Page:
According to Mel, a square foot garden is NOT a square foot garden without a “grid.” Don’t forget to add this important part, which is really easy to make out of yardsticks, venetian blind slats, string, twine or wood slat material from a hardware store. You’ll need a total of 6, 4′ pieces of the material of your choice. It’s just like making a life-size tic-tac-toe! If you use wood or plastic blinds, nail or screw the pieces together. For twine, hammer nails one foot apart along the outside of the box, (leave about a ¼” of the nail sticking out) and then run the twine around them.
The main point of the grid is to create 16 square foot compartments. The number of plants you put in each square depends upon the crops you choose and how they grow. A chart on pages 192-193 gives quick, at-a-glance answers to spacing for common vegetables, herbs and flowers. Mel categorizes plants by size and compares them to t-shirts. In other words, they come in small, medium, large and extra large. Here’s an example:
Small Plants: 16 per square-beets, carrots, radishes, chives
Medium Plants: 8 per square-bush beans, sugar snap peas, spinach
Large Plants: 4 per square-chard, corn, parsley, strawberry
Extra Large Plants:1 per square-broccoli, cabbage, eggplant, okra, pepper, cilantro, mint, oregano, etc. Now comes the hard part-deciding what to grow! The back of Mel’s book has some grids you can use to create a garden plan. It helps to visualize what you will grow. Here’s an example:
|1 tomato||4 basil||4 corn||4 corn|
|2 cucumbers||1 pepper||1 eggplant||9 spinach|
|1 zucchini||4 tomatillos||9 bush beans||4 zinnia|
|zuc space||1 oregano||2 dahila||4 marigold|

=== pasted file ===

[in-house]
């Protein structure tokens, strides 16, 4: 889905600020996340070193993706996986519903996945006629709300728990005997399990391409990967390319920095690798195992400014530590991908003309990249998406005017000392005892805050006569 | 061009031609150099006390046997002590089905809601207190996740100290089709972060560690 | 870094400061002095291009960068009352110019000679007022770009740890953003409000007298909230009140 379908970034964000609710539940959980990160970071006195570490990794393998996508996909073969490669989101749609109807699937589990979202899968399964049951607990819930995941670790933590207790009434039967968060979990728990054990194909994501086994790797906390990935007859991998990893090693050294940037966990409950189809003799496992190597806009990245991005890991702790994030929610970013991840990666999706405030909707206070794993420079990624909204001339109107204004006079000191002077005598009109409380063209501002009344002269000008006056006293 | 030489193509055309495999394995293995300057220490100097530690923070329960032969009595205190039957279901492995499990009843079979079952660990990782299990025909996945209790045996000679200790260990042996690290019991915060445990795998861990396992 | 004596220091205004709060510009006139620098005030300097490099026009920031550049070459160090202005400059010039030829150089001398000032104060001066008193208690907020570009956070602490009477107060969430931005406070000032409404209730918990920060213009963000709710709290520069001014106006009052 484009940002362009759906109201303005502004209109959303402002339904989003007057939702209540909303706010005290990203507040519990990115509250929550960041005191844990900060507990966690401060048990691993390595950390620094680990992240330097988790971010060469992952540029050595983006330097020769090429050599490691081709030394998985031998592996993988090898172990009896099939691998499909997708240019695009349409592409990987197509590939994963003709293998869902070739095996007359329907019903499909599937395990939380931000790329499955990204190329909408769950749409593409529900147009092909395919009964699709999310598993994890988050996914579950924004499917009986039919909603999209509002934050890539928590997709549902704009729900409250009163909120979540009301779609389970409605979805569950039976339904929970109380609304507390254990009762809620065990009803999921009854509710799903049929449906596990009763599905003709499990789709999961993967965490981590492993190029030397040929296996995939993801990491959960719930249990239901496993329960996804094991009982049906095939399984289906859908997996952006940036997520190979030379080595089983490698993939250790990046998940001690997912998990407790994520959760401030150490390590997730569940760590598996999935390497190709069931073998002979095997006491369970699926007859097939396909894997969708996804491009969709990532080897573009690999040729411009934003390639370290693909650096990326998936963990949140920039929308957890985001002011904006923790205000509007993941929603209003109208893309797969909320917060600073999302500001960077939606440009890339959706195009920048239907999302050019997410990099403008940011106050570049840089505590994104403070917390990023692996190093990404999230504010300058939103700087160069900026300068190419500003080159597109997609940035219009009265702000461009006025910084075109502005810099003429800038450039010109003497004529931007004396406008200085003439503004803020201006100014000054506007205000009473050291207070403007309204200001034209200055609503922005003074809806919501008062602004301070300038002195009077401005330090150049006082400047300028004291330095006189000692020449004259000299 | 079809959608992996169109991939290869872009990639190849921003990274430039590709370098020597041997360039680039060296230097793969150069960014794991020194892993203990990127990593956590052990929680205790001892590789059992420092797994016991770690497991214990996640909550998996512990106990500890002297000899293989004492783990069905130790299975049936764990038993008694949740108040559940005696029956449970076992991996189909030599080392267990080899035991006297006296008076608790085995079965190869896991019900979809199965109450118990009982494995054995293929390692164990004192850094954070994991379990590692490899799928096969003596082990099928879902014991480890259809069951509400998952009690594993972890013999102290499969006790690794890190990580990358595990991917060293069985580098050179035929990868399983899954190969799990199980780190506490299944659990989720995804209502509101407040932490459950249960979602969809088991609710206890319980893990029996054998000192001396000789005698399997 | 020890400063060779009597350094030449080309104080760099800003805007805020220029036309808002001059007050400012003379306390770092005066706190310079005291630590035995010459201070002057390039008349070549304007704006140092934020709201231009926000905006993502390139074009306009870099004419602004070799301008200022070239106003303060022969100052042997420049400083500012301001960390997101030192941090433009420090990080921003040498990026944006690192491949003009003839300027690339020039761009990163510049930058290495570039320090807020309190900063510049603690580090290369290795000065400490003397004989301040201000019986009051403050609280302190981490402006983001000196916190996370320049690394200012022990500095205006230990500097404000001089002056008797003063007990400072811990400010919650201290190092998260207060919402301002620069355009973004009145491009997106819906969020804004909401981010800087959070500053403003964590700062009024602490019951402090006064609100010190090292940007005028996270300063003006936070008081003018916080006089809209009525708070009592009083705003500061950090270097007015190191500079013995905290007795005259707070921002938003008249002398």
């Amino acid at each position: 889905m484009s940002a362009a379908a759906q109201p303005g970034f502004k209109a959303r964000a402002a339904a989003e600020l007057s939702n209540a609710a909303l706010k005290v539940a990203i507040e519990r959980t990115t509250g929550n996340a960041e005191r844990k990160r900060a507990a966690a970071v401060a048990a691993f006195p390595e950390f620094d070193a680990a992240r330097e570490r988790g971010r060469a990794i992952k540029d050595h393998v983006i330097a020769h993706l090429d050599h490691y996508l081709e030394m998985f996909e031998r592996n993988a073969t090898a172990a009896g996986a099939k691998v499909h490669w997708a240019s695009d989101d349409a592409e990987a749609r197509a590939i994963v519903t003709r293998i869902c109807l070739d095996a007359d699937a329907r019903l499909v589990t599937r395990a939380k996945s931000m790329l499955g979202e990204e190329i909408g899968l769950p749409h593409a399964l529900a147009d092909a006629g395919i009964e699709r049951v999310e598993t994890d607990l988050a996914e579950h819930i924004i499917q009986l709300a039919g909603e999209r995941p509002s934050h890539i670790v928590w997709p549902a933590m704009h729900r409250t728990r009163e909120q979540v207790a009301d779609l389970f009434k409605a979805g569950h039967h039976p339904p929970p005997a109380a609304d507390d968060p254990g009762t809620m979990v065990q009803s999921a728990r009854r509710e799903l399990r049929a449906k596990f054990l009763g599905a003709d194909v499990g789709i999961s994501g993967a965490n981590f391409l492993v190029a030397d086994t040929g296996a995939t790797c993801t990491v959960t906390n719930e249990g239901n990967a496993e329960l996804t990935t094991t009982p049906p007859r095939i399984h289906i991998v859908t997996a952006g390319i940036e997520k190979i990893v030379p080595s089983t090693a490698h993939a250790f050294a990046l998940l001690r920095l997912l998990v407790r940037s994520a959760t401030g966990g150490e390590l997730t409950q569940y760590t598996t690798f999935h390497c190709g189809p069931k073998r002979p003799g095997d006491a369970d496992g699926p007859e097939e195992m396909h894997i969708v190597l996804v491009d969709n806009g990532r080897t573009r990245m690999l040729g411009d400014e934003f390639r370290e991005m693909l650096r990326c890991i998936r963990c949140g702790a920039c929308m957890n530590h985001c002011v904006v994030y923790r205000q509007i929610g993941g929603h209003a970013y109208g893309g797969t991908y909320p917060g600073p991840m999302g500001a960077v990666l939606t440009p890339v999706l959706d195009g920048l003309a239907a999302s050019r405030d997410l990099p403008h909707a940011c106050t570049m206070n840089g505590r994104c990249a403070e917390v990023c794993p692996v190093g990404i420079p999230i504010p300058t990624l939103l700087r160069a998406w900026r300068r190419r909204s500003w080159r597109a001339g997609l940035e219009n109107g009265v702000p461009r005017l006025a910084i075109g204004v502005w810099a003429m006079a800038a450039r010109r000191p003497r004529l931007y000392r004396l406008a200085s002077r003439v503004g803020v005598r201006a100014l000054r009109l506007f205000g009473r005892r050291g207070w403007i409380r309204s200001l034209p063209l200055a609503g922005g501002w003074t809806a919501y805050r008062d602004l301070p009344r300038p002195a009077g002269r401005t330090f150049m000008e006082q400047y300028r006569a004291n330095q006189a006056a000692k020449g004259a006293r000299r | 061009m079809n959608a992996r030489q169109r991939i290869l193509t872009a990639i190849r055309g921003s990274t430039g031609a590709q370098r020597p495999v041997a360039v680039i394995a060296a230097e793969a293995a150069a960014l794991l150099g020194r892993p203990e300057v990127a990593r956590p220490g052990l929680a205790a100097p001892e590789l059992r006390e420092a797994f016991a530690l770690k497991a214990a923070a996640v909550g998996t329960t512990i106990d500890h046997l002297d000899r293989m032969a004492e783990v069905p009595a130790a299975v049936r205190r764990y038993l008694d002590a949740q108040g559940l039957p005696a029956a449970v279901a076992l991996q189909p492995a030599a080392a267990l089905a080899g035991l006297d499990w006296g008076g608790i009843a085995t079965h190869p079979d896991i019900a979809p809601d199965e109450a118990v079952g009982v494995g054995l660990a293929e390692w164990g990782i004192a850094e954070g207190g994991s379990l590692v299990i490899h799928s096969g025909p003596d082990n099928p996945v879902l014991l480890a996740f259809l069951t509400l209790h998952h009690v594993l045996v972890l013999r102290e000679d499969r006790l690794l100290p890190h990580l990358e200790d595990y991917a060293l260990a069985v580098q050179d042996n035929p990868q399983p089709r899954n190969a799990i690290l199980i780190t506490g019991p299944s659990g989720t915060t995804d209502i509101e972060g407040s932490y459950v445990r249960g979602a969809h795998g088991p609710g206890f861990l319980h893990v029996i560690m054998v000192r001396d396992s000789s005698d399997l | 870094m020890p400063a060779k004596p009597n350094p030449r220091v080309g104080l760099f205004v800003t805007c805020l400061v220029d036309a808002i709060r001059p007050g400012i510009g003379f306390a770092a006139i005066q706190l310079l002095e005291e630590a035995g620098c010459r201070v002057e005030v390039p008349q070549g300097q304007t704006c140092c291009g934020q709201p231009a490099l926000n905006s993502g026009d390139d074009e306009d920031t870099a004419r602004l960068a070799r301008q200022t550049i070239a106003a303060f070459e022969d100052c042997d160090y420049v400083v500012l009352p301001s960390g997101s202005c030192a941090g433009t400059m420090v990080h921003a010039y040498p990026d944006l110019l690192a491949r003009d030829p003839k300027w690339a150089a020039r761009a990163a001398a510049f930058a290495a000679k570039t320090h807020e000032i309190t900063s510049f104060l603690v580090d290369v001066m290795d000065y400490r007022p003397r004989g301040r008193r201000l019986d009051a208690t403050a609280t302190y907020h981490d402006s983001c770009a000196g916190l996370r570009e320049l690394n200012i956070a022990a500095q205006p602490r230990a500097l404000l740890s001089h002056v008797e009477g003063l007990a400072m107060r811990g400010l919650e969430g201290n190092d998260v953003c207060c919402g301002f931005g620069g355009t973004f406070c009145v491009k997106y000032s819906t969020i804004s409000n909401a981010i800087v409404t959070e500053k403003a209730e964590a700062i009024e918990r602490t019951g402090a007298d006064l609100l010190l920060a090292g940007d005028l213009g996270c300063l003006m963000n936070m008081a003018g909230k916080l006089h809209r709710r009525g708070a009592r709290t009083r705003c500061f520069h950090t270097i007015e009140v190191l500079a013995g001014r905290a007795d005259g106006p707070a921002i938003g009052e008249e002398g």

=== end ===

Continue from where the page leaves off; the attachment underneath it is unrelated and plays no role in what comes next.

There are three things to remember when creating your plan. #1 is to plan for extra space for certain crops. This is why the above grid says “zuc space.” Some crops will take up 2-4 or even 9 (determinate bush tomatoes). #2 is to plant “tall” plants like corn or okra along the north side of the garden to prevent shade. #3 is to create a trellis for vining/climbing plants like tomatoes, cucumbers, melons and squash. Your trellis can be made out of pvc or metal pipe. Tie a string trellis over it, or for stronger support use wire or twine. Instructions on how to make a trellis can be found in chapter 8. Here I am below planting up the square foot garden. I had a great time! And I hope you do too. Please email me or post your experiences under “comments.”
April 15, 2011 at 8:47 am
Just a question about mint – I had heard that it has a nasty reputation for spreading and should be kept in a container. Is this true?
April 16, 2011 at 6:03 pm
I have raised mint in a garden and it is true it does spread but not as much as weeds like quack grass, heavy seeders like thisles and pig weed, etc. I have been successful at controlling it by spading it over. It may also help to build a frame around it in the soil and keep turning over any shoots that escape it.
April 22, 2011 at 8:21 pm
Hi Randy, thanks for your comment! Mint can be weedy but at least it’s useful in food and drinks!
December 31, 2012 at 9:18 pm
What color/kind of paint did you use on the outside?
January 2, 2013 at 10:04 pm
Hi Chris, the garden box shown in the photos was stained by the folks who own the nursery where I taught a class and unfortunately I do not know for sure what they used. The class was back in April 2011, so I don’t know if they would remember. I’m going to send an email to see if I can find out.
May 24, 2013 at 8:06 am
5/24/13 I am just starting my Raised Garden Bed and wondering what is best to plan for my climate in Vallejo, CA. Also what plants do best next to each other.. thanks pat